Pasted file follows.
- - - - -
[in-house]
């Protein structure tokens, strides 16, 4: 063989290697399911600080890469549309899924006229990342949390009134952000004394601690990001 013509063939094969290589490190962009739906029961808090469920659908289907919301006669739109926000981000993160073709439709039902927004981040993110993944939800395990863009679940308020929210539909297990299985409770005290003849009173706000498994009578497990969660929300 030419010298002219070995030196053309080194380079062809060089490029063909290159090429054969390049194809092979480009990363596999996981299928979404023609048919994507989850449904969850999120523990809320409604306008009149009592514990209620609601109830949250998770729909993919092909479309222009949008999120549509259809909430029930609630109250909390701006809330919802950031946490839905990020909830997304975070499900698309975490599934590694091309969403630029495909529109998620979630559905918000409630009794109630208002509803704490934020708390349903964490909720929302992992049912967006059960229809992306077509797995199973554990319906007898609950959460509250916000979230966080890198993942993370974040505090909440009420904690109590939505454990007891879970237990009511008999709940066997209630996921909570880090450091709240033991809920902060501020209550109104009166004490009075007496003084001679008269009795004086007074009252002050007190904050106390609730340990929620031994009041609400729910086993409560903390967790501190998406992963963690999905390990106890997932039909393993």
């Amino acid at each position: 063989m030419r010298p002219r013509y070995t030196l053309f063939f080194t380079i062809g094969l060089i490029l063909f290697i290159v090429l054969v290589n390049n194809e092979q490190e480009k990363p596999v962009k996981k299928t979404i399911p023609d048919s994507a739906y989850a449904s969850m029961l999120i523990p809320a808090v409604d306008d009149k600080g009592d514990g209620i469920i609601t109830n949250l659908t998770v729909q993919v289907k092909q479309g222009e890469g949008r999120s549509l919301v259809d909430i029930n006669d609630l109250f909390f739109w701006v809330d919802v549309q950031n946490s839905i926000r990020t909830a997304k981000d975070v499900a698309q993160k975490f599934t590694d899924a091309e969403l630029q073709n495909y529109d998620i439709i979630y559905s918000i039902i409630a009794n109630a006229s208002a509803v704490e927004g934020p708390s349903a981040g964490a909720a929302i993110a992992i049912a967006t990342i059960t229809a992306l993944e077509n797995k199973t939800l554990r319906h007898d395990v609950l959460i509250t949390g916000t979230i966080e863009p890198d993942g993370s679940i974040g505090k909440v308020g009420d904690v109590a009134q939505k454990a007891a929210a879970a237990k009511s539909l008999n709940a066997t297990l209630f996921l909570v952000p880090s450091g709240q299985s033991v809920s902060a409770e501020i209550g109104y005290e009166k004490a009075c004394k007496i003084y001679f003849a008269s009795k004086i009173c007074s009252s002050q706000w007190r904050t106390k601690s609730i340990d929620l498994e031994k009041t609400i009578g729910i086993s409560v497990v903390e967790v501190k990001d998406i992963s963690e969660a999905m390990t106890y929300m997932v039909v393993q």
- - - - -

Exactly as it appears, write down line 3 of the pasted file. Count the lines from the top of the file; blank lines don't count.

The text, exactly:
């Amino acid at each position: 063989m030419r010298p002219r013509y070995t030196l053309f063939f080194t380079i062809g094969l060089i490029l063909f290697i290159v090429l054969v290589n390049n194809e092979q490190e480009k990363p596999v962009k996981k299928t979404i399911p023609d048919s994507a739906y989850a449904s969850m029961l999120i523990p809320a808090v409604d306008d009149k600080g009592d514990g209620i469920i609601t109830n949250l659908t998770v729909q993919v289907k092909q479309g222009e890469g949008r999120s549509l919301v259809d909430i029930n006669d609630l109250f909390f739109w701006v809330d919802v549309q950031n946490s839905i926000r990020t909830a997304k981000d975070v499900a698309q993160k975490f599934t590694d899924a091309e969403l630029q073709n495909y529109d998620i439709i979630y559905s918000i039902i409630a009794n109630a006229s208002a509803v704490e927004g934020p708390s349903a981040g964490a909720a929302i993110a992992i049912a967006t990342i059960t229809a992306l993944e077509n797995k199973t939800l554990r319906h007898d395990v609950l959460i509250t949390g916000t979230i966080e863009p890198d993942g993370s679940i974040g505090k909440v308020g009420d904690v109590a009134q939505k454990a007891a929210a879970a237990k009511s539909l008999n709940a066997t297990l209630f996921l909570v952000p880090s450091g709240q299985s033991v809920s902060a409770e501020i209550g109104y005290e009166k004490a009075c004394k007496i003084y001679f003849a008269s009795k004086i009173c007074s009252s002050q706000w007190r904050t106390k601690s609730i340990d929620l498994e031994k009041t609400i009578g729910i086993s409560v497990v903390e967790v501190k990001d998406i992963s963690e969660a999905m390990t106890y929300m997932v039909v393993q």